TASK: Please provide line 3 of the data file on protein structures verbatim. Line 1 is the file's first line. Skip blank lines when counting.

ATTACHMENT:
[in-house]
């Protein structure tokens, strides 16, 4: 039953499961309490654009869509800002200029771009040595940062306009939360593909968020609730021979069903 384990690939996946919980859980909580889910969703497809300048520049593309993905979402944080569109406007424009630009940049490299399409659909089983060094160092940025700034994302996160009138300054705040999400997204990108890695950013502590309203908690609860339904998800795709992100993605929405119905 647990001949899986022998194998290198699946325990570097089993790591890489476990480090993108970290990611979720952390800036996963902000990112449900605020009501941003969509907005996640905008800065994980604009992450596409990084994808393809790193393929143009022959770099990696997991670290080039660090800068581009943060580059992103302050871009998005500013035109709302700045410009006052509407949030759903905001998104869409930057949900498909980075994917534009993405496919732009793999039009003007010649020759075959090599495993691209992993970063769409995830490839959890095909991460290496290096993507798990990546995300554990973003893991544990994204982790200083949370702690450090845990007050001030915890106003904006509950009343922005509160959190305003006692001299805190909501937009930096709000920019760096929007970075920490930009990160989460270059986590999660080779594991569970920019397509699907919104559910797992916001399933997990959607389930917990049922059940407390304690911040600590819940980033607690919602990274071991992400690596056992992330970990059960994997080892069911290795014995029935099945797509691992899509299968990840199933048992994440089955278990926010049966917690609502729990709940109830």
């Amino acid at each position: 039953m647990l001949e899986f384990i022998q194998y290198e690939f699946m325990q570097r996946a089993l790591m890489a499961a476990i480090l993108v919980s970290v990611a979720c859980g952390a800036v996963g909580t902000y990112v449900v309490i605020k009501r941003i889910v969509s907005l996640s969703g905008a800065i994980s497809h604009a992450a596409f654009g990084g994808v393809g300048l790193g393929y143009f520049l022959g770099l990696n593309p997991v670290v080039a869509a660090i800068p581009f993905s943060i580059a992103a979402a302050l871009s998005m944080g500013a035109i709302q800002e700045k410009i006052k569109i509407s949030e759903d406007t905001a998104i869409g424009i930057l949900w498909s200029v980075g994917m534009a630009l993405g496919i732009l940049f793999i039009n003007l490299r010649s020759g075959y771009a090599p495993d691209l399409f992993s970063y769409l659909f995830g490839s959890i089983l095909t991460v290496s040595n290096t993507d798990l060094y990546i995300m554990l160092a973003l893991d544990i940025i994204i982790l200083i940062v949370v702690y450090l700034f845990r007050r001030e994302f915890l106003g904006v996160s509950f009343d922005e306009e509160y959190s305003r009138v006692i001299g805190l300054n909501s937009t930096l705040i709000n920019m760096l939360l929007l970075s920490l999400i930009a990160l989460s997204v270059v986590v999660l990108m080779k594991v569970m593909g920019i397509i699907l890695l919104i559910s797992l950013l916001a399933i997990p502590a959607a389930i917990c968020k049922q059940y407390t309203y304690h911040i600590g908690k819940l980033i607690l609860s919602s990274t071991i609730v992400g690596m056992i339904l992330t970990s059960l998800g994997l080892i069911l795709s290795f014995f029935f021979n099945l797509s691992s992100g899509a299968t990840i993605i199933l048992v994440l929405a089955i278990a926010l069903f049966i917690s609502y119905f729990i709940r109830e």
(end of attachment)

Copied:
């Amino acid at each position: 039953m647990l001949e899986f384990i022998q194998y290198e690939f699946m325990q570097r996946a089993l790591m890489a499961a476990i480090l993108v919980s970290v990611a979720c859980g952390a800036v996963g909580t902000y990112v449900v309490i605020k009501r941003i889910v969509s907005l996640s969703g905008a800065i994980s497809h604009a992450a596409f654009g990084g994808v393809g300048l790193g393929y143009f520049l022959g770099l990696n593309p997991v670290v080039a869509a660090i800068p581009f993905s943060i580059a992103a979402a302050l871009s998005m944080g500013a035109i709302q800002e700045k410009i006052k569109i509407s949030e759903d406007t905001a998104i869409g424009i930057l949900w498909s200029v980075g994917m534009a630009l993405g496919i732009l940049f793999i039009n003007l490299r010649s020759g075959y771009a090599p495993d691209l399409f992993s970063y769409l659909f995830g490839s959890i089983l095909t991460v290496s040595n290096t993507d798990l060094y990546i995300m554990l160092a973003l893991d544990i940025i994204i982790l200083i940062v949370v702690y450090l700034f845990r007050r001030e994302f915890l106003g904006v996160s509950f009343d922005e306009e509160y959190s305003r009138v006692i001299g805190l300054n909501s937009t930096l705040i709000n920019m760096l939360l929007l970075s920490l999400i930009a990160l989460s997204v270059v986590v999660l990108m080779k594991v569970m593909g920019i397509i699907l890695l919104i559910s797992l950013l916001a399933i997990p502590a959607a389930i917990c968020k049922q059940y407390t309203y304690h911040i600590g908690k819940l980033i607690l609860s919602s990274t071991i609730v992400g690596m056992i339904l992330t970990s059960l998800g994997l080892i069911l795709s290795f014995f029935f021979n099945l797509s691992s992100g899509a299968t990840i993605i199933l048992v994440l929405a089955i278990a926010l069903f049966i917690s609502y119905f729990i709940r109830e």